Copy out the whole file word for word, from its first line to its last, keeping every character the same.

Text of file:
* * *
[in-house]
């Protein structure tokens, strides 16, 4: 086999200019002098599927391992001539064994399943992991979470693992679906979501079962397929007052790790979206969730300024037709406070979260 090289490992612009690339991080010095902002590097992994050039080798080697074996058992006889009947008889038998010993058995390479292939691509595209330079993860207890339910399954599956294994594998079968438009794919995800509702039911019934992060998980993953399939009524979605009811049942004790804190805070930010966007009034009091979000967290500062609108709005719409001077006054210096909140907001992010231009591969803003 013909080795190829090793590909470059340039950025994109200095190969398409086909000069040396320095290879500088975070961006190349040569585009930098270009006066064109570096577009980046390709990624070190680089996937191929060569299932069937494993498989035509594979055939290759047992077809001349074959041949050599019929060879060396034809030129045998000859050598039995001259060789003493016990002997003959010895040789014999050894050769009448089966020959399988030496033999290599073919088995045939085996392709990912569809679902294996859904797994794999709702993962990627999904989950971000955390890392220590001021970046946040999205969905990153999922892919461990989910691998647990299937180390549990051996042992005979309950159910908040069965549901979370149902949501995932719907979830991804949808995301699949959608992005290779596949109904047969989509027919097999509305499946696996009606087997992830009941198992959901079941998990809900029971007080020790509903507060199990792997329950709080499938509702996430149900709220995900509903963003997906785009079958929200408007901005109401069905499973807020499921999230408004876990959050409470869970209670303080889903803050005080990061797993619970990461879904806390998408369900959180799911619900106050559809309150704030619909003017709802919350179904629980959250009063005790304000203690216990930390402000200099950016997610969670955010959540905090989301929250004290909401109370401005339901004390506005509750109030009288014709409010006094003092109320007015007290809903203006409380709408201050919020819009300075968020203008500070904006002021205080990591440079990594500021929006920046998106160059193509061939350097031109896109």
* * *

[in-house]
């Protein structure tokens, strides 16, 4: 086999200019002098599927391992001539064994399943992991979470693992679906979501079962397929007052790790979206969730300024037709406070979260 090289490992612009690339991080010095902002590097992994050039080798080697074996058992006889009947008889038998010993058995390479292939691509595209330079993860207890339910399954599956294994594998079968438009794919995800509702039911019934992060998980993953399939009524979605009811049942004790804190805070930010966007009034009091979000967290500062609108709005719409001077006054210096909140907001992010231009591969803003 013909080795190829090793590909470059340039950025994109200095190969398409086909000069040396320095290879500088975070961006190349040569585009930098270009006066064109570096577009980046390709990624070190680089996937191929060569299932069937494993498989035509594979055939290759047992077809001349074959041949050599019929060879060396034809030129045998000859050598039995001259060789003493016990002997003959010895040789014999050894050769009448089966020959399988030496033999290599073919088995045939085996392709990912569809679902294996859904797994794999709702993962990627999904989950971000955390890392220590001021970046946040999205969905990153999922892919461990989910691998647990299937180390549990051996042992005979309950159910908040069965549901979370149902949501995932719907979830991804949808995301699949959608992005290779596949109904047969989509027919097999509305499946696996009606087997992830009941198992959901079941998990809900029971007080020790509903507060199990792997329950709080499938509702996430149900709220995900509903963003997906785009079958929200408007901005109401069905499973807020499921999230408004876990959050409470869970209670303080889903803050005080990061797993619970990461879904806390998408369900959180799911619900106050559809309150704030619909003017709802919350179904629980959250009063005790304000203690216990930390402000200099950016997610969670955010959540905090989301929250004290909401109370401005339901004390506005509750109030009288014709409010006094003092109320007015007290809903203006409380709408201050919020819009300075968020203008500070904006002021205080990591440079990594500021929006920046998106160059193509061939350097031109896109």